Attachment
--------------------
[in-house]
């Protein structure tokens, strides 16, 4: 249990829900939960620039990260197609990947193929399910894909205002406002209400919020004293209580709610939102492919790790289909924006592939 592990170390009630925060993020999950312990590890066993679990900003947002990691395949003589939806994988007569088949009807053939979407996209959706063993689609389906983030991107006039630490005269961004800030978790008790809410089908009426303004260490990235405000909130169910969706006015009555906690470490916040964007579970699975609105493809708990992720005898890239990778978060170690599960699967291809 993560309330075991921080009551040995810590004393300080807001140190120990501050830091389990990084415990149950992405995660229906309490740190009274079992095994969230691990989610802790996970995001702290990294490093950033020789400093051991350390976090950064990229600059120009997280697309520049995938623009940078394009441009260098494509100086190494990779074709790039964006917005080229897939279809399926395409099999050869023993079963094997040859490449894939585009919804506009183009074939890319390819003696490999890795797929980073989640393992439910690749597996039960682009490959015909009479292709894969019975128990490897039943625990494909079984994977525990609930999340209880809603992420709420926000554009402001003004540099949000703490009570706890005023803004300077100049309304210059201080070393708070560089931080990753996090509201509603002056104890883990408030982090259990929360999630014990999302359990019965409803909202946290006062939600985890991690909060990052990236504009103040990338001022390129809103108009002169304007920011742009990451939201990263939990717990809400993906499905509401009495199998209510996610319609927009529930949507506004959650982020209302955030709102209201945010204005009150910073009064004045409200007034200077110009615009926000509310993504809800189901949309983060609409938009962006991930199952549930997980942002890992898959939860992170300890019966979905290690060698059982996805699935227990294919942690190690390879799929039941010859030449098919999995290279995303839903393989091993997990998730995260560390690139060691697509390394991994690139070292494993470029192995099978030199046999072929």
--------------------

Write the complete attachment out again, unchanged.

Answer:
[in-house]
């Protein structure tokens, strides 16, 4: 249990829900939960620039990260197609990947193929399910894909205002406002209400919020004293209580709610939102492919790790289909924006592939 592990170390009630925060993020999950312990590890066993679990900003947002990691395949003589939806994988007569088949009807053939979407996209959706063993689609389906983030991107006039630490005269961004800030978790008790809410089908009426303004260490990235405000909130169910969706006015009555906690470490916040964007579970699975609105493809708990992720005898890239990778978060170690599960699967291809 993560309330075991921080009551040995810590004393300080807001140190120990501050830091389990990084415990149950992405995660229906309490740190009274079992095994969230691990989610802790996970995001702290990294490093950033020789400093051991350390976090950064990229600059120009997280697309520049995938623009940078394009441009260098494509100086190494990779074709790039964006917005080229897939279809399926395409099999050869023993079963094997040859490449894939585009919804506009183009074939890319390819003696490999890795797929980073989640393992439910690749597996039960682009490959015909009479292709894969019975128990490897039943625990494909079984994977525990609930999340209880809603992420709420926000554009402001003004540099949000703490009570706890005023803004300077100049309304210059201080070393708070560089931080990753996090509201509603002056104890883990408030982090259990929360999630014990999302359990019965409803909202946290006062939600985890991690909060990052990236504009103040990338001022390129809103108009002169304007920011742009990451939201990263939990717990809400993906499905509401009495199998209510996610319609927009529930949507506004959650982020209302955030709102209201945010204005009150910073009064004045409200007034200077110009615009926000509310993504809800189901949309983060609409938009962006991930199952549930997980942002890992898959939860992170300890019966979905290690060698059982996805699935227990294919942690190690390879799929039941010859030449098919999995290279995303839903393989091993997990998730995260560390690139060691697509390394991994690139070292494993470029192995099978030199046999072929």